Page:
Category Archives: video

Using OpenShot to edit track day videos for YouTube – part 2

video_introIn the previous instalment I explained how to set up your camera(s) on your bike to help produce decent quality video. In this article, I’ll show you how to edit your video using OpenShot to produce a high quality video for YouTube.

OpenShot is a powerful and simple to use free open source video editing software which works on Mac, Windows and Linux. It supports titles, transitions, picture in picture and more. All the sorts of features that you might need to create a high quality video to impress your friends and followers on YouTube!

While this article isn’t a hands-on manual on how to use OpenShot, I will try to explain the different features that I use to create my YouTube videos. This should give you a good clue as to what OpenShot is capable of and how to achieve that effect.

Video Editor

OpenshotAll editing takes place in a single window with multiple panels. In the top left panel you add all your assets or source files; these can videos, audio and music files and titles.

In the lower panel, you create each track. Normally you have as many tracks as you have “things” that you want output in your video. In this example, track 1 contains my forward facing GoPro video. Track 2 contains the video from my rear facing Muvi HD 7 camera. The top track contains the title. OpenShots lays track 1 down first, then places track 2 above it and so forth – this is how the titles appear foremost above the other two video tracks. Just drag your video, audio or title asset onto the appropriate track.

The upper right hand panel is where you can preview your video. All the tracks are composited together and output here.

Picture in picture

As I mentioned in my previous post, I need to rotate my rear facing upside down video in Track 2 video through 180 degrees. I also want it placed in the bottom right hand side of the frame.

Openshot-propertiesRotating the track is simple; just right-click on the track and select the Rotate -> Rotate 180 menu option. Placing the video in the bottom right hand of the frame is achieved by right-clicking the track again and selecting the Properties option. On the layout tab, I shrink the video to 30% of the output frame size and move it to the bottom right by specifying 70% as the X and Y values (as per this screenshot). Make sure you change the settings on this tab for both the start and the end of the video clip (using the Keyframe menu option) keeping both sets of settings the same. If you forget to change the End of Clip settings then your embedded video will “grow” as the video runs!

Titles

Openshot-titleIt is worth adding a title at the start of your video to help anyone watching the video understand what they’re going to be watching. In the case of my track day videos, I include the track/circuit, the date of the track day and the session and group that the video shows.

Titles are created using the Title -> New Title… menu option. Use the subsequent dialogs to choose your title type and to select the font and colours you want to use, and more importantly to specify the text you want to display.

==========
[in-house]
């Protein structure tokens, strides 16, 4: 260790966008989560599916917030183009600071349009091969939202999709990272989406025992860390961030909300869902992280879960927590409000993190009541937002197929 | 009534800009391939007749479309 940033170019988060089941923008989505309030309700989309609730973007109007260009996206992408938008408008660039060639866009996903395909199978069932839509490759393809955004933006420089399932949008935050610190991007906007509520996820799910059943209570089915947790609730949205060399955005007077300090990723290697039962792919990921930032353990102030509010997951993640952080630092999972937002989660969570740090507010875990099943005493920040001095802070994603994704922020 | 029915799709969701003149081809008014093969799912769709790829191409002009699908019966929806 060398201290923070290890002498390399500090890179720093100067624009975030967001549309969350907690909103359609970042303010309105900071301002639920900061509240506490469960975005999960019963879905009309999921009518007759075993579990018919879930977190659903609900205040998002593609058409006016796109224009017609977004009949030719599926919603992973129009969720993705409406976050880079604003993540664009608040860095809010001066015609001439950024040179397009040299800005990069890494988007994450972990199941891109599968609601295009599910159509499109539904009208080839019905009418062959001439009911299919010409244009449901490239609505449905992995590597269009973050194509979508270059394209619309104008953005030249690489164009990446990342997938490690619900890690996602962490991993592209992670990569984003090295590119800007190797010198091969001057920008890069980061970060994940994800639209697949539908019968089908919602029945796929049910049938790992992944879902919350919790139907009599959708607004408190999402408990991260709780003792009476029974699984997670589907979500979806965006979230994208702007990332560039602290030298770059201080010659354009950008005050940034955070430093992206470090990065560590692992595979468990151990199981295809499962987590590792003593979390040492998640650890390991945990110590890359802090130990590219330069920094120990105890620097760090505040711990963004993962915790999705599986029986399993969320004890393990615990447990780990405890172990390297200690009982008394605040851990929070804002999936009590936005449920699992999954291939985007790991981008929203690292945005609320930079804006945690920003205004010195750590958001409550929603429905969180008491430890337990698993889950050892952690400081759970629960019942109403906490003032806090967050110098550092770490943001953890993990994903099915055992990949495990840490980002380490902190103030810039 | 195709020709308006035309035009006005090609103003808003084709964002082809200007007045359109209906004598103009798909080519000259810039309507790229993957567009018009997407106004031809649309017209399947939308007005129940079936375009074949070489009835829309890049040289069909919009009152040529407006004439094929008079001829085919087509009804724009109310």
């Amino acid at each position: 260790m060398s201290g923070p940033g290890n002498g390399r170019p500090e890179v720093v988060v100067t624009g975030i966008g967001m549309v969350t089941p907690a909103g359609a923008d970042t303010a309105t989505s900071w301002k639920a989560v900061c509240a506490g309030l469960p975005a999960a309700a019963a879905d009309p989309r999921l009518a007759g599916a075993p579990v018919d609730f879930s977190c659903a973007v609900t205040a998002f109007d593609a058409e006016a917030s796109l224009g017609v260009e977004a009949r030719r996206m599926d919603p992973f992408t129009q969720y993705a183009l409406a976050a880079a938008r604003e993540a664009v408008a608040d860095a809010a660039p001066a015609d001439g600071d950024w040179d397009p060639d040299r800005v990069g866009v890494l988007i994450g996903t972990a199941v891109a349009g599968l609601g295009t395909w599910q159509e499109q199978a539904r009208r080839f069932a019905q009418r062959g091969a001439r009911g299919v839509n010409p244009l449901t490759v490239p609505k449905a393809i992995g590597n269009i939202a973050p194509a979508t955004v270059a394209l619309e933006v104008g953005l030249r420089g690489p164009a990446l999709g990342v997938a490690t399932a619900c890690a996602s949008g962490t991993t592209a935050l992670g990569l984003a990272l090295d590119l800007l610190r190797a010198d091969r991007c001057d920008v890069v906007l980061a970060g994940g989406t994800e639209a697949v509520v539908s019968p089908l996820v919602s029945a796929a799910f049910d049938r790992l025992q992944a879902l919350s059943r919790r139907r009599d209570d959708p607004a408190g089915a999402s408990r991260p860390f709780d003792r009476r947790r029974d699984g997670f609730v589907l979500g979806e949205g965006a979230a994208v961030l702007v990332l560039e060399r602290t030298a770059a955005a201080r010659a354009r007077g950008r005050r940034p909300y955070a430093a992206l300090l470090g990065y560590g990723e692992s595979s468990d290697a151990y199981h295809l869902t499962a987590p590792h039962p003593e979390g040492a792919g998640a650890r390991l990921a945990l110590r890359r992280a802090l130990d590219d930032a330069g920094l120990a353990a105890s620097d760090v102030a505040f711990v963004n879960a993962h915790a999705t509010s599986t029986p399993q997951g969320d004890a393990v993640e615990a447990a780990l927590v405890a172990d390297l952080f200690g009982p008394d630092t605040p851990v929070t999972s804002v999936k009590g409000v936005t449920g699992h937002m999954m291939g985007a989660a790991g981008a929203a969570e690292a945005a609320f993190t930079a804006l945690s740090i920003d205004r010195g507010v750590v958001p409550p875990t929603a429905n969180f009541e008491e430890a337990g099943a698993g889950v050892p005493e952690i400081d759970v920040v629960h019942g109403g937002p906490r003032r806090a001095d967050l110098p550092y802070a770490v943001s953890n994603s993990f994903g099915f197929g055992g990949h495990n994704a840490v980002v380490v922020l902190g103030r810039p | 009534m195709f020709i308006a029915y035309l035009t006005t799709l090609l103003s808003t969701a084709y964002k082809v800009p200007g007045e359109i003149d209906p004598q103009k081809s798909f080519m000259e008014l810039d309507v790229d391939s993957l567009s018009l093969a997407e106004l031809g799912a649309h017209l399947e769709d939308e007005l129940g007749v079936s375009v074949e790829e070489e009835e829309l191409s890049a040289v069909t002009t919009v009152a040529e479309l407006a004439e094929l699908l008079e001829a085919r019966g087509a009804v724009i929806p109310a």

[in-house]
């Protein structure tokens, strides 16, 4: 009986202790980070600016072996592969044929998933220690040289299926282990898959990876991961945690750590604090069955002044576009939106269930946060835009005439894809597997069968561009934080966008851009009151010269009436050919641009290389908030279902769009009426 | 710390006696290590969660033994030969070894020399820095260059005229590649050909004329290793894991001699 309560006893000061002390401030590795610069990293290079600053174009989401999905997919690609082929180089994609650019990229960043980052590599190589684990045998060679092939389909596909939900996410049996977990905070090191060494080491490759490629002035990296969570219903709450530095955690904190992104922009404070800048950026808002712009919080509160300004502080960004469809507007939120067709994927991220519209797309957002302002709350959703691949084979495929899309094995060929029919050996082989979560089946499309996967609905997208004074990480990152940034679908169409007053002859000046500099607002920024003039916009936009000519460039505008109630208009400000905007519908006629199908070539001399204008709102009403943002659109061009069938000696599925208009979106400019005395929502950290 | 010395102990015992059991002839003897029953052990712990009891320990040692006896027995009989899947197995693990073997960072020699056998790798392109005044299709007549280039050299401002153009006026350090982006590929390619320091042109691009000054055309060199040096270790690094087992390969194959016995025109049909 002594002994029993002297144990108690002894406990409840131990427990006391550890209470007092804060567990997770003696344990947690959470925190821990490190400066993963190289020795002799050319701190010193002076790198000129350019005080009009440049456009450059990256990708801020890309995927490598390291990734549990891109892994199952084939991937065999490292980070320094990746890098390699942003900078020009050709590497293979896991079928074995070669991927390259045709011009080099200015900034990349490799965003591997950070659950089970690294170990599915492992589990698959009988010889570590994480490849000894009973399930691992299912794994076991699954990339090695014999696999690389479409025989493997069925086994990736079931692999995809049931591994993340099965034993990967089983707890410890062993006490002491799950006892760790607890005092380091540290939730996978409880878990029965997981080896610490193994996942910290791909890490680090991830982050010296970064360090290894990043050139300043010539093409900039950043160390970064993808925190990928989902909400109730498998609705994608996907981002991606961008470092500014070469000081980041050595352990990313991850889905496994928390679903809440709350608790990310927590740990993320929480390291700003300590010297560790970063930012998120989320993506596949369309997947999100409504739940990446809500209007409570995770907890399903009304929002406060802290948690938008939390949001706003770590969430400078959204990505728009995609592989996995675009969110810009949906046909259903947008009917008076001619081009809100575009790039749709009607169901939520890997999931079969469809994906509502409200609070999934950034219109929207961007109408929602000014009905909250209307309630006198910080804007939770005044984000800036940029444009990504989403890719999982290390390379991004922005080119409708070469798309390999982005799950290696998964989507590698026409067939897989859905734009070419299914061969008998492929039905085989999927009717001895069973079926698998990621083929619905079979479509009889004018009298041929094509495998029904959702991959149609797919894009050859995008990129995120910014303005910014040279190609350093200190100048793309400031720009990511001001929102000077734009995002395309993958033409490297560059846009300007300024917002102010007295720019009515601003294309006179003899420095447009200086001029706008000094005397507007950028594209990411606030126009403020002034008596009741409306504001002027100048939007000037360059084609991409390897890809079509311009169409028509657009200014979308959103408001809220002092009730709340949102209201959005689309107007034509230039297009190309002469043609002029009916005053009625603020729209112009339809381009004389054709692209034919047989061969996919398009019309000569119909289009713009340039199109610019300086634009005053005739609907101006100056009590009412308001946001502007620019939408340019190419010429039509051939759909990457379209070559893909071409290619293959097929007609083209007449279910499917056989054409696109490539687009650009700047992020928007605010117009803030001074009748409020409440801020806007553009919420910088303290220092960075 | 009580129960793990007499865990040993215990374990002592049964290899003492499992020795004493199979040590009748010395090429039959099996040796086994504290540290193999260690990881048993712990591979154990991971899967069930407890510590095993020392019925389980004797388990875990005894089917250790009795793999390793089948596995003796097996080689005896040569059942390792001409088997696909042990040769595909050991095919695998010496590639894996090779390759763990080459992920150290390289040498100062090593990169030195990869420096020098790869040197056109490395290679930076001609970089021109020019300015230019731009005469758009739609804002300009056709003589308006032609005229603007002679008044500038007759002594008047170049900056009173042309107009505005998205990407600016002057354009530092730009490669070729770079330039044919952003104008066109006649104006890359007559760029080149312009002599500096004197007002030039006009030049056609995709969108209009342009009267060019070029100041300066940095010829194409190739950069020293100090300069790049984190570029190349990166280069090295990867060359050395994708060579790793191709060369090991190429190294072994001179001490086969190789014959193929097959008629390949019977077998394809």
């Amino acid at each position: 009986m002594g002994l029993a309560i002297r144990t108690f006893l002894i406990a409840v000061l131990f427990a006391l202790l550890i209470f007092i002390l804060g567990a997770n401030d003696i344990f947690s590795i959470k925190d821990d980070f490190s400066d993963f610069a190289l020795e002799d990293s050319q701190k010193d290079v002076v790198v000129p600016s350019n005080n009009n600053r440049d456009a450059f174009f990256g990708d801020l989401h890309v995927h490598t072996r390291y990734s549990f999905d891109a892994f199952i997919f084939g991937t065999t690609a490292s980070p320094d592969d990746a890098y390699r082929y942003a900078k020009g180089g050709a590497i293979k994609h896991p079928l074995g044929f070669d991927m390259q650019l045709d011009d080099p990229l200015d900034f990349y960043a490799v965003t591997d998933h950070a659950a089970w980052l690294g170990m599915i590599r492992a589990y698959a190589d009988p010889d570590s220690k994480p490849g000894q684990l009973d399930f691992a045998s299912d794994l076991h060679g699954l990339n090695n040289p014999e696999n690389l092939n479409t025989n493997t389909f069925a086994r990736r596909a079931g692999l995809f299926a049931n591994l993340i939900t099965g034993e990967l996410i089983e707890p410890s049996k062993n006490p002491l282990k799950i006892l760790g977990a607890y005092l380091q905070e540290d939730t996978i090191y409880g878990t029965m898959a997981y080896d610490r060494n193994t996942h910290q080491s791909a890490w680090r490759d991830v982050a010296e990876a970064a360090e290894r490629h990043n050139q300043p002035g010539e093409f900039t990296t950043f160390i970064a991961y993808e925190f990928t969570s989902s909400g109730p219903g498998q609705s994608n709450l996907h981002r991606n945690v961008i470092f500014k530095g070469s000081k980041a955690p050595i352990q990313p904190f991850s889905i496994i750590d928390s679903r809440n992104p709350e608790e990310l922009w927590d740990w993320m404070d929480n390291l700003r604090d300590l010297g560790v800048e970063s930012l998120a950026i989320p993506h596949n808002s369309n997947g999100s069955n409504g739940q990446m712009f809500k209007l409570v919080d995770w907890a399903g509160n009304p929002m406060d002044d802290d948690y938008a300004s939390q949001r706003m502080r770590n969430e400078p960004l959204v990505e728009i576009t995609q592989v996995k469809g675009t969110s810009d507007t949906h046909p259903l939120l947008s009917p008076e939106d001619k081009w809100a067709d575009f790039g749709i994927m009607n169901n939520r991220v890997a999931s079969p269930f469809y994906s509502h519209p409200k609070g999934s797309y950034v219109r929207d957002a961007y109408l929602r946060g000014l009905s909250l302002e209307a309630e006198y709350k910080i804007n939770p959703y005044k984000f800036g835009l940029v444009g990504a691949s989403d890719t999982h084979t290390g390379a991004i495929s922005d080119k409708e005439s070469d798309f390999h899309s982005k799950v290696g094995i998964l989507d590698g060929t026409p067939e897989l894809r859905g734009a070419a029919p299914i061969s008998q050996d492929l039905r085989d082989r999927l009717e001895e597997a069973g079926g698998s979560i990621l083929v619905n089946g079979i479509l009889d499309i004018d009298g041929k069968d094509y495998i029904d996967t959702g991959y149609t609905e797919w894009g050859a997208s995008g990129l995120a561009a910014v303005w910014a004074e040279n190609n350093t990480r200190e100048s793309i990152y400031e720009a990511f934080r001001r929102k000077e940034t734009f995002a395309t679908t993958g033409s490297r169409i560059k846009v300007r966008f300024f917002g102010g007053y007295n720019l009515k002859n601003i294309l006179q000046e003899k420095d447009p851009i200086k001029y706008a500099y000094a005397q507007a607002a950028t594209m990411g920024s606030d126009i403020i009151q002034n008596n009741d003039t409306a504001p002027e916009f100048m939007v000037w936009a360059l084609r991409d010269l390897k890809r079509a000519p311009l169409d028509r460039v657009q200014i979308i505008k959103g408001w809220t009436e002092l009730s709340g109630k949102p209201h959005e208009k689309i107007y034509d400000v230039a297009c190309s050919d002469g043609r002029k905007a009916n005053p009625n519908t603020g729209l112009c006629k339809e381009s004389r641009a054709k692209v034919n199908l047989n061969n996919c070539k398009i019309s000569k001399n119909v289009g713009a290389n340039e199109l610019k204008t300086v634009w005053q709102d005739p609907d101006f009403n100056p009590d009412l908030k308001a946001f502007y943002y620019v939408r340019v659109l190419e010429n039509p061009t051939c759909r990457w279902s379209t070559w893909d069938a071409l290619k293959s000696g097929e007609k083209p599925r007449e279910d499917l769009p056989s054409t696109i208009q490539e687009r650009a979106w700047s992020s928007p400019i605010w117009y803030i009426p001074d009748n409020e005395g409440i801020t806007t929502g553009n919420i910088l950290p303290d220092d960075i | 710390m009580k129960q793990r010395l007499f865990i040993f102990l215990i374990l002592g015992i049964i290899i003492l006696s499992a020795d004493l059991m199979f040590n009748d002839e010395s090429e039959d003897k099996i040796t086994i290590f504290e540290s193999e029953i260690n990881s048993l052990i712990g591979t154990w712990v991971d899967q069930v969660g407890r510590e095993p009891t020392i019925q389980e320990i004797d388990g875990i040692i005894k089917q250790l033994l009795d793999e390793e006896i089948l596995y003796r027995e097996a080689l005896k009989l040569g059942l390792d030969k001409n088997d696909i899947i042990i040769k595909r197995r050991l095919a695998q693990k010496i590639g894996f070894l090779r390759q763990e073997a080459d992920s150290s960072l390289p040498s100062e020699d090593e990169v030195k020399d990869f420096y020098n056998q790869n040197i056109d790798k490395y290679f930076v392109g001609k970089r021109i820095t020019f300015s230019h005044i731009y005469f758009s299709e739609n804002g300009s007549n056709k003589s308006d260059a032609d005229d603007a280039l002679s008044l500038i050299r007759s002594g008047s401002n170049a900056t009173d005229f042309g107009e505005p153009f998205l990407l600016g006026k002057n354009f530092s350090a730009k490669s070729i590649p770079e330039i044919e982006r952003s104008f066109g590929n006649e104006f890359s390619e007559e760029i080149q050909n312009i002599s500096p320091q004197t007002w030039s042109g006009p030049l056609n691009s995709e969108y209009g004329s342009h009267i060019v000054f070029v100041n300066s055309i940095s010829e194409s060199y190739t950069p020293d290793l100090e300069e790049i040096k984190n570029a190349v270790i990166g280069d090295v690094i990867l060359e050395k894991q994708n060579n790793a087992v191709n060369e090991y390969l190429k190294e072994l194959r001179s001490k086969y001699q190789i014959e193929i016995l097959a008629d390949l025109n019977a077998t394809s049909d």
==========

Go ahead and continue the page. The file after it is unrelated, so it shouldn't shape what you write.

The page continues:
One nice feature of OpenShot is that you can fade any track in and out. This gives a nicer effect when selected rather than having the titles suddenly disappear from the video. To do this, right-click on the title track and select the Video tab and enable the Fade out option.

Trimming the video

Chances are that you want to exclude some of the start of the video and some of the end of the video. Although you can do this using the cut tool, there is in fact a much simpler way to do this.

Openshot-lengthIf you right-click on each track (tracks 1 and 2 in this example) and select the Length tab, you can specify the In and Out values for the track. These values determine just how much of the video clip is actually shown.

The In value determines how many seconds “in” the video starts. The Out value determines the point at which the video will end. If you specify 15 seconds as your “in” value and 45 seconds as your “out” value then your clip would run for 30 seconds starting 15 seconds in from the video clip and ending at 45 seconds.

I typically use the “in” value to skip the video showing us waiting in pit lane and some of the warm up lap. I use the “out” value to limit the size of the video as the YouTube account I use has a 15 minute length restriction.

Synchronising the two video tracks

The quick witted among you may be wondering how I synchronised the front and rear video footage. After some experimenting I have deduced that the simplest way to do this is to start both cameras at exactly the same time.

I used to start the two cameras at different times and then play with the In length setting to get the two clips in sync. This process drove me nearly crazy and is simply too time consuming to be worth bothering with.

If you have two cameras then make an effort to start them together at the same time to avoid these synchronisation issues. If you do then the “in” values for both clips can be identical which will help speed up your video editing.

Exporting the video

Openshot-exportOnce you’ve created your video and are happy with the preview, it’s time to save your project and export the video for YouTube. Luckily OpenShot has pre-built settings that make generating the right sort of video for YouTube simple. Chose the File -> Export… menu option and select the same settings that you see in this screenshot. You may get a warning that one or more codecs are missing; if so, refer to the OpenShot document to find out how to get these installed for your Operating System.

Exporting and generating the final output video can take quite a while; the time is normally dependent on the power of your processor and whether your system can utilise your graphics card if you have one for video encoding. My system with an i7 processor normally takes about 10 minutes to encode a 15 minute video. The video size is approximately 500Mb for the 720 format videos that I produce for YouTube.

The video above is an example of how your video might look on YouTube after all your edits with OpenShot. Hopefully this has given you a good overview of how OpenShot can be used to produce high quality videos of your track days for YouTube. All you need to do after creating your own masterpiece is to upload your video to your YouTube account.

Better track day videos – part 1